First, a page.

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Old 01-03-2012, 10:19 AM   #41
Keith Larman
Dojo: AIA, Los Angeles, CA
Location: California
Join Date: Apr 2005
Posts: 1,604
Re: Why don't we practice chokes?

Looks like some posts I put up vanished in the RAID crash. So fwiw I'll try to put some different posts together in to one and add a few thoughts that occurred to me afterwards. All apologies if it seems random, but...

Many moons ago I enjoyed some time in Judo. I recall a kindly, small, spindly old fella demonstrating hadaka jime on me. I still *vividly* remember my initial reaction which was like my head was about to pop off just like a pimple (sorry, but it is about the best explanation of the feeling). I agree that there are times when it feels like the pressure in your head is going up. I don't know if it *really* is, but it is a distinctive and unmistakable feeling. And it seemed like only a few blinks of an eye before I was fuzzed then gone.

There is a distinctive "Oh CRAP!" feeling that happens when it is applied. And frankly I've seen it happen a few times for the first time for some people and their reaction is always the same -- big eyes, jolting, etc. I think there is some sort of deep reptilian part of the brain that reacts to having the flow cut that is simply normal and natural. And if you're not experienced in what it feels like the reactions are fairly predictable as Mr. Clark has already pointed out.

Not that long ago I was chatting about martial arts with a friend of mine who is *highly* experienced in knife fighting styles. Well, we got talking about things like hadaka jime (rear naked choke in my understanding). I said that properly administered it can be a very difficult thing to deal with. His response was "well, not if I have a knife in my hands". So since we were talking and we had a training knife we decided to see what would happen. My only request was for him to allow me to get in to position cleanly first because I simply didn't want to run the risk of damaging his neck or throat. So I got in to place with no pressure and said "okay, remember to tap out if you need to, but here I go". So I tightened the jime and the first thing I feel is his tightening up (normal - they sort of "jolt" especially the first time they've ever felt it) then I heard his knife hit the ground. I let go immediately thinking "Oh, crap, I must have hurt him." Well, no, I hadn't. He had never had one applied. When it clicked in he simply dropped his weapon and started to flail about. That's when I let go thinking I'd hurt him. So an *experienced* guy who on any day can filet me from here to Sunday with decades of training with that specific weapon *dropped it*.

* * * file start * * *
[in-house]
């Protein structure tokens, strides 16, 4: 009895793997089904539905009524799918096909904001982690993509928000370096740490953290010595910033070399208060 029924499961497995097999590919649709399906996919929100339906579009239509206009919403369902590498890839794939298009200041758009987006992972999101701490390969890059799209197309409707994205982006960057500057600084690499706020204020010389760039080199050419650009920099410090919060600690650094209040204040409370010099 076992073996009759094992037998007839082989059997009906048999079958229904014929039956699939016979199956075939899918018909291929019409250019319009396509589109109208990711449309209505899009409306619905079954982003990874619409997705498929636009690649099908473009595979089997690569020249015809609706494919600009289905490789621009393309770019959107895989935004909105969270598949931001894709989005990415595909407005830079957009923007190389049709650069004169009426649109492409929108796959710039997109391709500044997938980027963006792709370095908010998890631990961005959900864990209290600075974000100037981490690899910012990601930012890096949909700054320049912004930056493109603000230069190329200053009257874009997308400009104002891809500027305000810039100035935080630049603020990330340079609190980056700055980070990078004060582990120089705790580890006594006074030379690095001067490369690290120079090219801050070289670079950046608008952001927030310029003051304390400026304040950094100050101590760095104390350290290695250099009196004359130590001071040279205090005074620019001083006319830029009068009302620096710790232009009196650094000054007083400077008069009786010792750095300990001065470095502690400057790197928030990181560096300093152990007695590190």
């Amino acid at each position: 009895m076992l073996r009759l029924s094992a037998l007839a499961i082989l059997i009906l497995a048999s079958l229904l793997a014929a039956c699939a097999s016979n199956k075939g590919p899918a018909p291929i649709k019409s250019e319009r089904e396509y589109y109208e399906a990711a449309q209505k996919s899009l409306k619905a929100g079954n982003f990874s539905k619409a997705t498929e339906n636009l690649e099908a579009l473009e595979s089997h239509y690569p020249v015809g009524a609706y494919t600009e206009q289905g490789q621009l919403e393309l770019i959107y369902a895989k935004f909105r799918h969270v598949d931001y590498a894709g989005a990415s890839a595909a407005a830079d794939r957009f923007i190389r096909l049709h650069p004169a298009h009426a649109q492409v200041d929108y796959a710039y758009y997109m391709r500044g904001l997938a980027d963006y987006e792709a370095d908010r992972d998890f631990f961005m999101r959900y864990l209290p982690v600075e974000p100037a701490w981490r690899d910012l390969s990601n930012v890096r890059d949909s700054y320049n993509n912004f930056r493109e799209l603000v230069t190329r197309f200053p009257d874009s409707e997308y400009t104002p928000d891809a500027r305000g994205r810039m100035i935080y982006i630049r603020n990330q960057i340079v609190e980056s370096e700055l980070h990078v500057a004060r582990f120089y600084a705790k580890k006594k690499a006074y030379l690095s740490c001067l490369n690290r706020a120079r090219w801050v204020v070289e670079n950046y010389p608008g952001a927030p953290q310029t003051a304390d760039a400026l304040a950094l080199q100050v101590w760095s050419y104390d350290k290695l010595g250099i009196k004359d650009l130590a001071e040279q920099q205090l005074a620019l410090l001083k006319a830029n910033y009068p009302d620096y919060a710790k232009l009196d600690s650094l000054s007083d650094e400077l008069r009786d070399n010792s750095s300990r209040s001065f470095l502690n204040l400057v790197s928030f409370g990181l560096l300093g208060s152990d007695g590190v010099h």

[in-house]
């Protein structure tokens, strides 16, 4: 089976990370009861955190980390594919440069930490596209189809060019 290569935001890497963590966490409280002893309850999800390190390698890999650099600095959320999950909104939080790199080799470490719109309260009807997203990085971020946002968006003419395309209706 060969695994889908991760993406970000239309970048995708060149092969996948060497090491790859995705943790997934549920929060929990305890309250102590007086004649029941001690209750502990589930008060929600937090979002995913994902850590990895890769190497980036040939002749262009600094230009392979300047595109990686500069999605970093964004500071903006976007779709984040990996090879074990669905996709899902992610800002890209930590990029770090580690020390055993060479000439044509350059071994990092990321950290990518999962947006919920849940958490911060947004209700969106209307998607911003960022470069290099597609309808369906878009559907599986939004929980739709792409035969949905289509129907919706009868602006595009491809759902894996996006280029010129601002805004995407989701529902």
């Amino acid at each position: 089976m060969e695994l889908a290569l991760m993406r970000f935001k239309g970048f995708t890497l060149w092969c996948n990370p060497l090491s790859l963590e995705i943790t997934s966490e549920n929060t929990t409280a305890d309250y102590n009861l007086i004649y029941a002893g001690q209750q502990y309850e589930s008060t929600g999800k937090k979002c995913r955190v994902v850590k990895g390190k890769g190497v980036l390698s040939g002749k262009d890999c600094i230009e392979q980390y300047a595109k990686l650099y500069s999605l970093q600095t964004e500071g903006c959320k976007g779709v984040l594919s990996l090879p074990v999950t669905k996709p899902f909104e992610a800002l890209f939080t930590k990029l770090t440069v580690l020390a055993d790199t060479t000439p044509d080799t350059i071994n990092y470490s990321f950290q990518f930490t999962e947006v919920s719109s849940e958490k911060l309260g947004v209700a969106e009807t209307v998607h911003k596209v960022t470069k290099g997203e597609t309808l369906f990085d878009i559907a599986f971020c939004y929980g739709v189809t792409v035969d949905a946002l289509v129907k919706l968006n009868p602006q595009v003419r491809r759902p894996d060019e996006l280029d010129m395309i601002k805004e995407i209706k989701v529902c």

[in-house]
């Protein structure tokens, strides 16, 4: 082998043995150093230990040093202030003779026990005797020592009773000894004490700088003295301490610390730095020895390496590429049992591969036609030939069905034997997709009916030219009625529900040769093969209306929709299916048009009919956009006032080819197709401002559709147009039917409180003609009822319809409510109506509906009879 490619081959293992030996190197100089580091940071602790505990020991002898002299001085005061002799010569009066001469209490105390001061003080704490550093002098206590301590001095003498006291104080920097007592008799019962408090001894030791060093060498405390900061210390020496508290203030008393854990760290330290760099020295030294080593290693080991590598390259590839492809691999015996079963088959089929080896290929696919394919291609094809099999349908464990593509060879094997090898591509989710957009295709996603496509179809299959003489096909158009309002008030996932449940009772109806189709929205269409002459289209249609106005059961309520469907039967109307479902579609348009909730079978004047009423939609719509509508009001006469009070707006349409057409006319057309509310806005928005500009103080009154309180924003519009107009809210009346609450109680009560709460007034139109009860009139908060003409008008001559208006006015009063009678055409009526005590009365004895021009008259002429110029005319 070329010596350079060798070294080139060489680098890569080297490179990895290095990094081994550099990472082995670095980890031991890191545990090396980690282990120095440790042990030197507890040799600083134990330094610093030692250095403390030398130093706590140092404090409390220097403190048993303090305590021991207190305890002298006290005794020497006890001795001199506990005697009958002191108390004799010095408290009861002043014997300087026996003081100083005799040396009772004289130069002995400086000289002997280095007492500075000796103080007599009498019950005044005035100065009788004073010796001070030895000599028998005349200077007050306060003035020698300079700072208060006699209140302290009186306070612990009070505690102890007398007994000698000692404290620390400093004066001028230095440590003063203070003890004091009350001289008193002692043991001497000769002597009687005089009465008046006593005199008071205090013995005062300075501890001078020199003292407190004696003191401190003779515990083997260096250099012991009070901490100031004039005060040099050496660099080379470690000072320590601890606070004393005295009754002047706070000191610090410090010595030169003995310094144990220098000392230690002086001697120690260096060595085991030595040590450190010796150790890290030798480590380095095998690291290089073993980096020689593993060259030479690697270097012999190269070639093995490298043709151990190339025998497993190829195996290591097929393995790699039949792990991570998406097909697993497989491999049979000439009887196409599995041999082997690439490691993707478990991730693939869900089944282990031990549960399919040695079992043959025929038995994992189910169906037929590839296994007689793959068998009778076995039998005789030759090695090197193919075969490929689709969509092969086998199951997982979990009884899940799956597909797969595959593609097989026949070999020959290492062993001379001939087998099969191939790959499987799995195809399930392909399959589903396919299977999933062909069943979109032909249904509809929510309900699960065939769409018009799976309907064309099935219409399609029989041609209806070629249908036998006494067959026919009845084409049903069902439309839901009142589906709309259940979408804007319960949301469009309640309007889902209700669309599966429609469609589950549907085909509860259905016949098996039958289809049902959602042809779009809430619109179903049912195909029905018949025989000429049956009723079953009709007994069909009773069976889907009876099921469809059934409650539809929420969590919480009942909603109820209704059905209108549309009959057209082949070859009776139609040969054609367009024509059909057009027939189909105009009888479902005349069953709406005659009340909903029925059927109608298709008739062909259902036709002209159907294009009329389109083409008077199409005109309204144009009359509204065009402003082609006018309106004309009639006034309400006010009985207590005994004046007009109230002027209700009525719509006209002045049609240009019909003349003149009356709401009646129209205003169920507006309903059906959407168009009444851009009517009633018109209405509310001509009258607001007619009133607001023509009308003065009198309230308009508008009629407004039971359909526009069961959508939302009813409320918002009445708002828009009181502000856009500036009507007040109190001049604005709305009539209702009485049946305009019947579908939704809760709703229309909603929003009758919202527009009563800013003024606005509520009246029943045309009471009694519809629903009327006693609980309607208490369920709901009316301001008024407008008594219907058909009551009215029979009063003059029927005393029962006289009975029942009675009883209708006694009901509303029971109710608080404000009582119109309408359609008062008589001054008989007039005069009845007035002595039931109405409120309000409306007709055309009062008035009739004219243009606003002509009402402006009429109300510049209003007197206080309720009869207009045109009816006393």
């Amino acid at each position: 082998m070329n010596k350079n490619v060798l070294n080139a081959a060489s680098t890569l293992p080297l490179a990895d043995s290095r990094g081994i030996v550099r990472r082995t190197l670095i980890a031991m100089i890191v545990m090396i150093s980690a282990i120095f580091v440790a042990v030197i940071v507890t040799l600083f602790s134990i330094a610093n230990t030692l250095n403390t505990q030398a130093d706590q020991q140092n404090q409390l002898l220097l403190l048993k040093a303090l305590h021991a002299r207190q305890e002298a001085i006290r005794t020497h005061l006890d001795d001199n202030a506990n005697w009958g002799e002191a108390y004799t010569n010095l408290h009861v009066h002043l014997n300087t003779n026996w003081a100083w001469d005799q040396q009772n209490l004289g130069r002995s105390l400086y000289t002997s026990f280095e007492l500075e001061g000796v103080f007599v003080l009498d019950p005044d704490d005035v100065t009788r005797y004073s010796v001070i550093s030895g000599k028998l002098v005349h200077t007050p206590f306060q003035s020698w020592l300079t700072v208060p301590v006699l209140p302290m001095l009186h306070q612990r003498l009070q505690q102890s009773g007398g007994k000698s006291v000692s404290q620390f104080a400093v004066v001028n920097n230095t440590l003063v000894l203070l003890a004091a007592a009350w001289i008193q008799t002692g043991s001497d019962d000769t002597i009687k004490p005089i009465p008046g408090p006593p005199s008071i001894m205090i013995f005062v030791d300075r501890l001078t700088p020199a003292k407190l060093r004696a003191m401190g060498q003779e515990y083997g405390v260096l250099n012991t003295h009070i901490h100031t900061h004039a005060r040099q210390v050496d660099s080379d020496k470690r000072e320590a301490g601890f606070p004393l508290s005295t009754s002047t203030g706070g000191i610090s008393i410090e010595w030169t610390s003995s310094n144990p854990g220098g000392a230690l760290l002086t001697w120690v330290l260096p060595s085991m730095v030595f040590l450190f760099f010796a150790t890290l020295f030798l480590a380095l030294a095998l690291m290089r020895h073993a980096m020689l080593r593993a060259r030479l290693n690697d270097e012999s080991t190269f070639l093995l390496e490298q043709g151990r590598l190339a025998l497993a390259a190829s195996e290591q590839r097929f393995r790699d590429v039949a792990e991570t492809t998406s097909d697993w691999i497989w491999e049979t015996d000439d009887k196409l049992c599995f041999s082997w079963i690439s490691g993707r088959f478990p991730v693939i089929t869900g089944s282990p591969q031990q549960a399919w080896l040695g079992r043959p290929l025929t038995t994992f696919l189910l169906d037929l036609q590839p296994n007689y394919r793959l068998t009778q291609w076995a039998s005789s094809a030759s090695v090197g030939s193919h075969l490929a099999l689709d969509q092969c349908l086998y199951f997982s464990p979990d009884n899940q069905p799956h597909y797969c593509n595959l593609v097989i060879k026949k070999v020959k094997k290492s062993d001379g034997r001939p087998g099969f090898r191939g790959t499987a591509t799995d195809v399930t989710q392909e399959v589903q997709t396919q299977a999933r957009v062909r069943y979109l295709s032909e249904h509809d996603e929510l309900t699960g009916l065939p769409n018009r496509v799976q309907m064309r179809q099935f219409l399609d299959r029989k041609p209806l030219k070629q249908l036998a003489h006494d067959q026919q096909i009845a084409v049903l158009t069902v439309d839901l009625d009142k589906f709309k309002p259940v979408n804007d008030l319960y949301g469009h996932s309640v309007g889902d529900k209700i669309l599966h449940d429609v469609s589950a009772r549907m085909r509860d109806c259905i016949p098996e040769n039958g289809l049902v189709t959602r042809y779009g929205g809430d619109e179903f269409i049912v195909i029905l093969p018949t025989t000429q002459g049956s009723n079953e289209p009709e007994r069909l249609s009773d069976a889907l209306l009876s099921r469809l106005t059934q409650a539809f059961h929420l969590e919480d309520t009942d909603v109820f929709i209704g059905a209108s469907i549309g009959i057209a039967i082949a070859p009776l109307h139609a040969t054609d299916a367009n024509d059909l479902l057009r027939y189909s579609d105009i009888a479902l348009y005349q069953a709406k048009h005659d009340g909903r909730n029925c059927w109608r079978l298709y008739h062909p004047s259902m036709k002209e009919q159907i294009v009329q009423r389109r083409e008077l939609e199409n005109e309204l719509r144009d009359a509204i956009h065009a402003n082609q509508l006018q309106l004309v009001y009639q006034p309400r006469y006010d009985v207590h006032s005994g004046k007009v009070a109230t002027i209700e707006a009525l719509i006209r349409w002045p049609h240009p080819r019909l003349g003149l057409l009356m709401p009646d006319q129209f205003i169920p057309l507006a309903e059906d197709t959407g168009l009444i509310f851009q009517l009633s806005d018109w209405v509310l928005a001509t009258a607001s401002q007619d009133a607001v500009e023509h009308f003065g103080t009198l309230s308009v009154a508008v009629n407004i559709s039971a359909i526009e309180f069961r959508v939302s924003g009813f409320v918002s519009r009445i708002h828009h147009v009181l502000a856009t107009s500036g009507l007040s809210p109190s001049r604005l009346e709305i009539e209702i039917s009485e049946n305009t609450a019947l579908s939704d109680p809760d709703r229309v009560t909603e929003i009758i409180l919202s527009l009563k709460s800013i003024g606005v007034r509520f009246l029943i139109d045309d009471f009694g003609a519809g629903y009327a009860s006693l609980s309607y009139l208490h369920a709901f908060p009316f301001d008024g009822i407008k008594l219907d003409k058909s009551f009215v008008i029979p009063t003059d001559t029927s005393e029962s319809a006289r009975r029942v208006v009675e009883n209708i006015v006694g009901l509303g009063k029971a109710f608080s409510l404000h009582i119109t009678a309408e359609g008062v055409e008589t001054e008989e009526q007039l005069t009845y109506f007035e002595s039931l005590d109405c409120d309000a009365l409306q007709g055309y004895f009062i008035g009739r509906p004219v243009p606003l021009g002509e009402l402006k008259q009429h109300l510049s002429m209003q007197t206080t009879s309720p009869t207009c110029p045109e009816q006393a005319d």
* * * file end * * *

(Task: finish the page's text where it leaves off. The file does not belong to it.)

Of course this is just one case, an anecdote, but also consistent with my experience of how people react to a properly applied hadaka jime. There's not much escape there and given the shock and time constaints *if done correctly* it is a devastating and rather decisive technique. In my experience at least.

Of course he let me get in to position cleanly. But this was to test the idea. So there are issues there as well.

Another observation is that the instances I've heard of regarding injuries are mostly during untrained idiots doing what they've seen on the tube (either tv or youtube) and hurting each other. Other instances are the LEO involved incidents where they were using more of an arm-bar across the windpipe to crush everything. Good for pain compliance, I suppose, but significantly more dangerous especially if the person receiving is flailing or isn't feeling pain for whatever reason. I used Hadaka jime as my example of the technique because properly applied it won't even tend to leave a bruise let alone any serious damage. Of *course* it involved shutting down the brain due to cutting off oxygen flow to the brain. That by definition is of course more dangerous, but I've not heard of anyone ever being injured in training doing this sort of thing "correctly" (i.e., well trained). Now I've seen and received injuries doing any variety of other things in Aikido that hobble me today. But no ill effects that I know of from being choked out a few times. Hmmm, maybe that pillow drooling... Have to think about that...

Anyway, my experience is that it is a devastatingly effective technique done correctly. I do not practice (nor would I ever think of teaching) any windpipe crushing techniques. Too dangerous IMHO. I have, however, taught classes in Aikido about chokes (kubishime) and when I have the right students in class I'll demonstrate what it feels like to have a hadaka jime applied. I have never let one go longer than just a brief second -- that has been overwhelmingly convincing to each person thus far that it is effective. I do this to remind them why it is so important to avoid getting caught in one. There are things you do to make it difficult to get something like a hadaka-jime. And I want them to understand the difference between someone choking painfully on the windpipe is a different event from someone cutting off flow. And frankly many "chokes" applied by amateurs are either extremely dangerous or completely useless as they don't know what they're trying to accomplish. So the teaching is about making sure students understand what's going on and how it feels.

Hopefully I gathered together all my old points.

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